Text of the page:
The invaluable Patients Rights Council (for whom I am a paid consultant) has published a badly needed fact sheet on the newest craze in suicide advocacy–voluntary self starvation/dehydration–known in death promoting parlance as Voluntary Stop Eating and Drinking, or VSED.
Here are some excerpts from the PRC Fact Sheet:
2. Is VSED suicide? Yes. VSED is intended to cause death. Suicide is defined as “the act or an instance of taking one’s own life voluntarily and intentionally especially by a person of years of discretion and of sound mind.”
Suicide advocates often pretend that suicide isn’t really suicide. But starving oneself to death is as much suicide as self-hanging or jumping off the Golden Gate Bridge.
Suicide, of course, is not against the law. But unlike other methods of suicide, it is almost impossible for authorities or doctors to prevent the death. Example: You can stop a person from jumping off a bridge or cut them down when they are hanging. But you can’t force feed people because that is medical treatment, which they have the right to refuse.
(One day, I fear, it will be illegal for doctors to save the lives of suicide victims if they state they don’t want medical treatment. One day? It already happened in the UK to Kerrie Woolterton, who swallowed anti-freeze and was allowed to die by her doctors without treatment)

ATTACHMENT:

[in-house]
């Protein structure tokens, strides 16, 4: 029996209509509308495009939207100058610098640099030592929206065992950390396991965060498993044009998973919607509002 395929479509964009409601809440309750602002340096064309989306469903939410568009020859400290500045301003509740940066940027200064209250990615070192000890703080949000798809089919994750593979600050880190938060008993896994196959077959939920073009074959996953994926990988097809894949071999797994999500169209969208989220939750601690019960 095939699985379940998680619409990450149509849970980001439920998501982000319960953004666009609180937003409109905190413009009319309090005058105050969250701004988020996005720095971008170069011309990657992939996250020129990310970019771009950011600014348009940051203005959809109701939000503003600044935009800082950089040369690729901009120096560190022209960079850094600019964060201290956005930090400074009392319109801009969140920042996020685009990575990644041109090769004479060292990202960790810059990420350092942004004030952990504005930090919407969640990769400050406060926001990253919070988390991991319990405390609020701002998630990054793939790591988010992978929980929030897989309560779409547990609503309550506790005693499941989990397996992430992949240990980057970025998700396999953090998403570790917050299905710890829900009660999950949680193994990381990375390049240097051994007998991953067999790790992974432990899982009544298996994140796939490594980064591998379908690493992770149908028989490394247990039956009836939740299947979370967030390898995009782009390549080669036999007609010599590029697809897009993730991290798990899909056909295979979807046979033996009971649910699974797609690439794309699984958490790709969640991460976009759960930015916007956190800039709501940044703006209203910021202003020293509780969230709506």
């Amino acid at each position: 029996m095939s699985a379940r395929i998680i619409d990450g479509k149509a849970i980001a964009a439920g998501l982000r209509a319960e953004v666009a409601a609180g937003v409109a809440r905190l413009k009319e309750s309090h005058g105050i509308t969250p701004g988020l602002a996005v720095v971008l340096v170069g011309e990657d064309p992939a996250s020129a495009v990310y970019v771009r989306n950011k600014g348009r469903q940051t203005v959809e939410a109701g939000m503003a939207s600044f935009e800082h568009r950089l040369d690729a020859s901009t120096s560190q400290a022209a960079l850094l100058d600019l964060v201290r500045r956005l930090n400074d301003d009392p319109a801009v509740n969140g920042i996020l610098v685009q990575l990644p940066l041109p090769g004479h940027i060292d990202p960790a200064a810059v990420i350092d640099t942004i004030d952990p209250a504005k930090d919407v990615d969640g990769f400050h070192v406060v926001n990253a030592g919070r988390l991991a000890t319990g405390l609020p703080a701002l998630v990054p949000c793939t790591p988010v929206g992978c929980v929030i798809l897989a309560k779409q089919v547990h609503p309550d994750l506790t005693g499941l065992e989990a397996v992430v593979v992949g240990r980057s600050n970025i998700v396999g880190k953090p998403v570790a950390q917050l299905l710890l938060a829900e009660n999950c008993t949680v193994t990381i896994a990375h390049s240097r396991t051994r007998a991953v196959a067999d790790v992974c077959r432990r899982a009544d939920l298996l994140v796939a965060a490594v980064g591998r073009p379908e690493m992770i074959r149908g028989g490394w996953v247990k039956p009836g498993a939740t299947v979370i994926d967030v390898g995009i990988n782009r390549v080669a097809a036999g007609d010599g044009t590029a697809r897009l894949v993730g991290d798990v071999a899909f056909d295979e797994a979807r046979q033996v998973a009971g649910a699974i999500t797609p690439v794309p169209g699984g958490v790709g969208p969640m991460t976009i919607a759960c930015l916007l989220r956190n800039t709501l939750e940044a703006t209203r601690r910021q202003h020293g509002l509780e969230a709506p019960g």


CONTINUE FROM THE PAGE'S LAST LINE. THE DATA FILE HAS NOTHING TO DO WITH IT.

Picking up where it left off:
Back to the Fact Sheet:
6. I’ve read that VSED is painless. How can that be true when the symptoms of dehydration are so gruesome? Many advocates of VSED say it is painless, however their claim is based on the requirement that individuals receive medical supervision including pain and symptom control as they dehydrate to death… Without powerful sedatives and other palliative measures (and, sometimes even with such measures), dehydration deaths have been described as horrific.
How bad can dehydration be? Well, Kate Adamson said it was worse agony than having abdominal surgery with inadequate anesthesia–horrors that she experienced.
9. Can health care providers refuse to support VSED? If a competent person stops eating and drinking, health care providers cannot force feed that person (either orally or by tube feeding). To do so could legally constitute the crime of battery.
However, health care providers are not compelled to provide drugs to deal with the symptoms of death by dehydration. Instead, with kindness and firmness, they can explain their willingness to alleviate those symptoms through the effective and simple means of providing food and fluids.
That’s precisely what they should do.
One of the worst things about promoting VSED is the potential for confusion. Patients sometimes stop eating and drinking when they have entered the active dying process. At such times, it is medically inappropriate to force sustenance upon the patients.
VSED promotion can make the families of such naturally dying people believe that forbearing from forced feeding is akin to assisting their suicides–leading to inappropriate actions that harm the loved one, or unnecessary guilt. Indeed, I am often approached by such people who worry (inaccurately) that they helped kill grandma.
Promoters of VSED are causing great harm–all in the name of “compassion,” of course.
For more on my views about this controversial issue, hit this link.